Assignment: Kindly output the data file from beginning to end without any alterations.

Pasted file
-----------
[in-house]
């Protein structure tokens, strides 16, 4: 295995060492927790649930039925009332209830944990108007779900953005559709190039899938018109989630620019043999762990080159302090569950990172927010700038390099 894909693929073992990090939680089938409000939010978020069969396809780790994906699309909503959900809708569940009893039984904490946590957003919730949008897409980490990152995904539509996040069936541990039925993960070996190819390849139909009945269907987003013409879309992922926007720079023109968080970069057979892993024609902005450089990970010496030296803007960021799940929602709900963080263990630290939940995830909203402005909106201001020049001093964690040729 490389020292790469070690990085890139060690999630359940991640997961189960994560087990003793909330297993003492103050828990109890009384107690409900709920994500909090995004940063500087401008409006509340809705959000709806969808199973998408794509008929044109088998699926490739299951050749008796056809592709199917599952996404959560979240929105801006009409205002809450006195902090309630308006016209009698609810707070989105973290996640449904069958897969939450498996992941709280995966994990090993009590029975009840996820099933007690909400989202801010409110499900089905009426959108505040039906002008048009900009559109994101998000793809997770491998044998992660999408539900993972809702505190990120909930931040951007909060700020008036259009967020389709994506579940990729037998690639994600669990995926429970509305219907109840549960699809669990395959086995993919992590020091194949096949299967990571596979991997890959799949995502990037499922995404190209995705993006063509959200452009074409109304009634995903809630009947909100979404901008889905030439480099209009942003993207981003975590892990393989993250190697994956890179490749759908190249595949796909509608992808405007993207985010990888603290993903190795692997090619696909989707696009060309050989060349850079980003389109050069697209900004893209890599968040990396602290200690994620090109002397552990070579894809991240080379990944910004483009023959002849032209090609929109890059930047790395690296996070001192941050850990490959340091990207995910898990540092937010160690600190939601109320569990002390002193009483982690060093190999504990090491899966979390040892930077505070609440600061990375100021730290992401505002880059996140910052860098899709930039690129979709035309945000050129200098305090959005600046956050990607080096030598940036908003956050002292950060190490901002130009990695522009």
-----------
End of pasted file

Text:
[in-house]
């Protein structure tokens, strides 16, 4: 295995060492927790649930039925009332209830944990108007779900953005559709190039899938018109989630620019043999762990080159302090569950990172927010700038390099 894909693929073992990090939680089938409000939010978020069969396809780790994906699309909503959900809708569940009893039984904490946590957003919730949008897409980490990152995904539509996040069936541990039925993960070996190819390849139909009945269907987003013409879309992922926007720079023109968080970069057979892993024609902005450089990970010496030296803007960021799940929602709900963080263990630290939940995830909203402005909106201001020049001093964690040729 490389020292790469070690990085890139060690999630359940991640997961189960994560087990003793909330297993003492103050828990109890009384107690409900709920994500909090995004940063500087401008409006509340809705959000709806969808199973998408794509008929044109088998699926490739299951050749008796056809592709199917599952996404959560979240929105801006009409205002809450006195902090309630308006016209009698609810707070989105973290996640449904069958897969939450498996992941709280995966994990090993009590029975009840996820099933007690909400989202801010409110499900089905009426959108505040039906002008048009900009559109994101998000793809997770491998044998992660999408539900993972809702505190990120909930931040951007909060700020008036259009967020389709994506579940990729037998690639994600669990995926429970509305219907109840549960699809669990395959086995993919992590020091194949096949299967990571596979991997890959799949995502990037499922995404190209995705993006063509959200452009074409109304009634995903809630009947909100979404901008889905030439480099209009942003993207981003975590892990393989993250190697994956890179490749759908190249595949796909509608992808405007993207985010990888603290993903190795692997090619696909989707696009060309050989060349850079980003389109050069697209900004893209890599968040990396602290200690994620090109002397552990070579894809991240080379990944910004483009023959002849032209090609929109890059930047790395690296996070001192941050850990490959340091990207995910898990540092937010160690600190939601109320569990002390002193009483982690060093190999504990090491899966979390040892930077505070609440600061990375100021730290992401505002880059996140910052860098899709930039690129979709035309945000050129200098305090959005600046956050990607080096030598940036908003956050002292950060190490901002130009990695522009």